If you’re considering purchasing an investment rental property for the first time, you should know that there’s plenty of work you’ll need to do, all the way from making the decision to invent in real estate to actually going out and buying your first rental property. With this in mind, we here at FamilyLending.ca have put together a list of the 10 things to keep in mind when you’re looking buy an investment rental property. If you’ve already done some of this research and are ready to purchase, start by using our handy mortgage pre-approval tool.
Listings and Vacancies
An unusually high number of listings could mean that an area has gone bad. It could also mean the area is seeing a seasonal cycle, so make sure to research such listings. Vacancy rates can give you an idea of how much success you’ll likely have—high vacancy rates mean lower rent rates, while low vacancy rates mean higher rental rates.
Building Permits and Future Development
If new housing developments, malls, or business parks are being zoned into an area, chances are good that it’s a good growth area. Make sure, though, that you keep an eye out for new developments that could hurt property values, such as a loss of parks or other activity-friendly spaces. Areas with new housing developments will also provide competition for your own rental property, though it does seem to be a good time to invest in rental property.
Average Rental Rates
Since rent is what will make you money, you need to know the average rental rate in your area. If charging the average rental rate won’t cover your overhead, keep looking. Don’t forget to research where the area will likely be in the next five years. Major impending improvements could turn a currently affordable investment rental property into financial ruin later.
When scouting out potential investment rental property, survey the neighbourhood for any current or projected perks that will likely attract renters. Cities tend to have plenty of promotional material on hand that will give you an idea of where to find the best blend of public amenities and private property.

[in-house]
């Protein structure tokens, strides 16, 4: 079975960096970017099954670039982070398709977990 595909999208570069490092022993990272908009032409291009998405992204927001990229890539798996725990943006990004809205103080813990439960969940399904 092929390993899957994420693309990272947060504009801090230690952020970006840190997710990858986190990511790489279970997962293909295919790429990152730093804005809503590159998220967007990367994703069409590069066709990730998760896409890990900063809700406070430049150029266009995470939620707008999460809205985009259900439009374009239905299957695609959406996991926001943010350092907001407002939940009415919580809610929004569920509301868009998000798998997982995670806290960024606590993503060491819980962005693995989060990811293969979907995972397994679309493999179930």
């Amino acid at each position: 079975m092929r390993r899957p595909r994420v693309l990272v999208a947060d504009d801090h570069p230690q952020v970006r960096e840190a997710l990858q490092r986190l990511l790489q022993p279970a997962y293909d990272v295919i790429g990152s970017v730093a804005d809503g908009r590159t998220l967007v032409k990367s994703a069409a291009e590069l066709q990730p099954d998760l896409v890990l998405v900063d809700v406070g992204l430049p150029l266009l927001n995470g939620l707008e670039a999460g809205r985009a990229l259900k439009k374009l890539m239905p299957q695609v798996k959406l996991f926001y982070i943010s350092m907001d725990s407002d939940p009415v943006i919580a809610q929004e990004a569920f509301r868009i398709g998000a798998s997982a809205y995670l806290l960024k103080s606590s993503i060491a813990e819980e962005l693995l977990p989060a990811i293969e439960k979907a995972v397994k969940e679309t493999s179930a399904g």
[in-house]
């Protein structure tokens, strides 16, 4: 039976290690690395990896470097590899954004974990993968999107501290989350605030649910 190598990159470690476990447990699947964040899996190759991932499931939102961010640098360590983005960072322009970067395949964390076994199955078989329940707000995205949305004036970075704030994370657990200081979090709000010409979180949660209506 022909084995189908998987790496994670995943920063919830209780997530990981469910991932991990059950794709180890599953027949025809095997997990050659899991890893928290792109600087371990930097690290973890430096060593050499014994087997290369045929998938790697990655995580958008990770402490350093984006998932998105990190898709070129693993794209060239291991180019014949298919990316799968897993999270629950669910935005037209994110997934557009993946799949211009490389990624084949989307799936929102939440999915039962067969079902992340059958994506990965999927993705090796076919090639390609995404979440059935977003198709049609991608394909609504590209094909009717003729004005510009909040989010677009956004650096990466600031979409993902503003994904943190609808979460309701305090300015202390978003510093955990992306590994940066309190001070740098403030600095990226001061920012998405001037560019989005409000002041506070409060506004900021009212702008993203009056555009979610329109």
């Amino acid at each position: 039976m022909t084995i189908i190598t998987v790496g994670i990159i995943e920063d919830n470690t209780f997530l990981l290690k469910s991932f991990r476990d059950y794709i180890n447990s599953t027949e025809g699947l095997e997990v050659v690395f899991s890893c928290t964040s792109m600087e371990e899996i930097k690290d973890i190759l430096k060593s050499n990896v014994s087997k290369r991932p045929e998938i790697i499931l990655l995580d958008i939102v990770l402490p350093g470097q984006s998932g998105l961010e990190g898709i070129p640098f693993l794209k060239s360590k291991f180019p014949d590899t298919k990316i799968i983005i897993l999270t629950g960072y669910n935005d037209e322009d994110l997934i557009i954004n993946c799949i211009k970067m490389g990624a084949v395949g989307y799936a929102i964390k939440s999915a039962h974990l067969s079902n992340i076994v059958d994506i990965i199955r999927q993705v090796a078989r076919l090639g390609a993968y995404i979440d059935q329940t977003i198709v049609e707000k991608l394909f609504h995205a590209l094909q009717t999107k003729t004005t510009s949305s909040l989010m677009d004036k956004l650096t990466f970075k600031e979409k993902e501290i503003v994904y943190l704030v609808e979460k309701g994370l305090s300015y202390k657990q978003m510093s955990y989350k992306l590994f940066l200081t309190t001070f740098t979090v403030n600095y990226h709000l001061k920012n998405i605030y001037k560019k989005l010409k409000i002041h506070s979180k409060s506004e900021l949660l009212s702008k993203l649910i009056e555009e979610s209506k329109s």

Proximity to decent schools is key for tenants who have or are planning to have children. A school’s quality can affect the value of your investment rental property; a school with a poor reputation will negatively affect your property’s value. Your monthly cash flow might be good regardless of school quality, but the long-term value could be problematic when you go to sell it and retire one day down the road.
Insurance will have to be subtracted from your returns, so make sure you know how much you’ll need to carry. Areas prone to natural disasters will cost more in insurance premiums, eating away at your profit margin.
Because property taxes aren’t standard, you need to be aware of how much you stand to lose from taxes. High property taxes can be tolerable if the neighbourhood fosters long-term tenancy, but you shouldn’t bank on it. When looking into purchasing investment rental property, talk to the local assessment office or current homeowners about the property tax situation.
The neighbourhoods in which you are looking to buy will have an influence on the types of tenants you attract, as well as how often you have vacancies. For example, neighbourhoods near a university campus will likely mean a lot of students, and your vacancies will probably happen every summer. Specialized residential mortgage agents can help you find the right neighbourhood for your new property.
Very few people want to live in or near crime-prone areas, so keep this in mind when looking at potential investment rental property. Ask the local or provincial police service about crime statistics for the area; you’ll want to know about vandalism, serious crime, petty crime, and recent activity (upward or downward trends) rates. It also doesn’t hurt to look into the average police presence in the area.
Areas with good employment opportunities attract more people—and more tenants. If you happen to see an announcement about a new company moving into your area, it’s a safe bet that job-seekers will follow. Although an influx of new tenants can affect housing prices, remember that, if you would like employers in the area, renters probably will, too.